While digital insurance platforms become more popular worldwide, especially in China, insurers are looking for new ways to acquire clients. Livestreaming is becoming rapidly established as the new way to engage with a customer base. Here, we are going to share with you use cases of livestreaming is being embraced in the insurance industry.
Case Study 1: AliPay Insurance
AliPay rose to prominence as an escrow account for buyers and sellers on its e-commerce service. Since then, it has expanded its features to present everything from bike rental, food delivery, and a range of financial services.
Alipay’s most successful insurance feature is a low price and low limit health insurance product, which has attracted 100 million users.
However, it has delegated its livestreaming efforts to a host of brokers who broadcast the virtues of financial planning and life insurance on a daily basis.
AliPay has partnered with a number of brokers that are using livestreaming as a marketing tool via the AliPay home page.
Tens of thousands of consumers watch AliPay’s insurance livestreams each day, many hundreds of which are converted into new policyholders.
Case Study 2: Bihubao
Bihubao is a Chinese InsurTech with two business units. The first is a TPA operation that serves many of China’s biggest internet companies, including Alipay’s mutual insurance program – that counts 100 million members.
The second leg of Bihubao is a live streaming service that allows Alipay users to inform themselves of life and health insurance.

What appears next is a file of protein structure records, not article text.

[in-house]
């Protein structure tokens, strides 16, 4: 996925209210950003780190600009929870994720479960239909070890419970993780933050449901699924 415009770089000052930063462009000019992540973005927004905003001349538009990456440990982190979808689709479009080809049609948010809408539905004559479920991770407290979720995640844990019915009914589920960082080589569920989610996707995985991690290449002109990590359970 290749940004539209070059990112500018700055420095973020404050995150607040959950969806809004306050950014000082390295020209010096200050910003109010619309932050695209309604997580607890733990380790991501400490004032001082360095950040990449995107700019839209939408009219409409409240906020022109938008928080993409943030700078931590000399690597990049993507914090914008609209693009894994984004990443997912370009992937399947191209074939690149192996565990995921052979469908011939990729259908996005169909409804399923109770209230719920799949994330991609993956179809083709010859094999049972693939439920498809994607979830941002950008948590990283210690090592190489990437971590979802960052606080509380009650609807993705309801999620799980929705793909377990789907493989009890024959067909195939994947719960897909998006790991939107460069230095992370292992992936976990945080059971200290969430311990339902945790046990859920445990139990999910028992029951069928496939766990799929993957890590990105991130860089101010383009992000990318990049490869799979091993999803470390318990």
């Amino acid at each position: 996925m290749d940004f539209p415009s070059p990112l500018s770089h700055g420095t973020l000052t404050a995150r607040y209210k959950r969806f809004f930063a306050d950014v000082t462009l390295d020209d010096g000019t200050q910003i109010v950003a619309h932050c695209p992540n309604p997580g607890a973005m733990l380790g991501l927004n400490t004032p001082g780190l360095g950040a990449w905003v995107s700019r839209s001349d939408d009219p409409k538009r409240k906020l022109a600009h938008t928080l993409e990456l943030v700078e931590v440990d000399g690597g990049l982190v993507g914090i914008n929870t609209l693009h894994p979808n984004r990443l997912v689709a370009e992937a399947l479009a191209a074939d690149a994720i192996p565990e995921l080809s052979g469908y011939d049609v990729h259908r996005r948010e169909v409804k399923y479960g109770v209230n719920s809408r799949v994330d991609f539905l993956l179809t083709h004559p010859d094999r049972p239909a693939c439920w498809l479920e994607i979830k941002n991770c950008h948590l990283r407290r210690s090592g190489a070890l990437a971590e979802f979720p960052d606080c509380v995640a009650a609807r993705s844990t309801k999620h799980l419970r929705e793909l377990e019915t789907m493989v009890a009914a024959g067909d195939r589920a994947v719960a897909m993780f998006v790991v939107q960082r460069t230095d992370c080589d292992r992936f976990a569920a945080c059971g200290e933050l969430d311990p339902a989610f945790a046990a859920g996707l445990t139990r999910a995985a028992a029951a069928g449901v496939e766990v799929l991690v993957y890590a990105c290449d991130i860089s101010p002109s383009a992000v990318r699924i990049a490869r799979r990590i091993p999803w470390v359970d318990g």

Bihubao’s daily live stream broadcast attracts around 500 people and has a conversion rate of anything up to 50.
The host of the stream is not a licensed agent. However, new regulations may make the use of a licensed agent mandatory for financial services live streams.
Bihubao is just one of many InsurTech businesses that have a channel on AliPay.
Case Study 3: Manulife
It’s important to note that the live streaming era is not just the preserve of internet giants and creative InsurTechs. In fact, many of China’s leading live streaming actors belong to familiar multinationals.
One of these is Manulife, a company that now generates a third of its revenue from Asia and one that has been quick to embrace new trends such as WeChat lead generation and live streaming broadcasts.
Agents and existing customers gain access to the live stream via a WeChat newsfeed that shares a link.
New leads are able to join and listen to a financial planning topic. They are also encouraged to enter details for a ‘lucky draw’.
Once they have handed over their details, they will be contacted by Manulife agents.
There is no direct buying. Instead, it uses Manulife’s digital footprint combined with its existing offline representatives to spread the message about the live streamed content.
On the whole, it is worth noting the rise of other live streaming formats on WeChat; Kuaishou, and Douyi.
This new breed of live streaming can be characterised by an increased emphasis on audience interaction, both in terms of one to one chat capability, on screen interactions, and user generated comments.
Several live streaming services are also directing users into tailored channels based on pre-selected customer segments.
In the case of the Manulife example, that is young professionals in major cities, new parents in second tier cities, and more general lead generation content.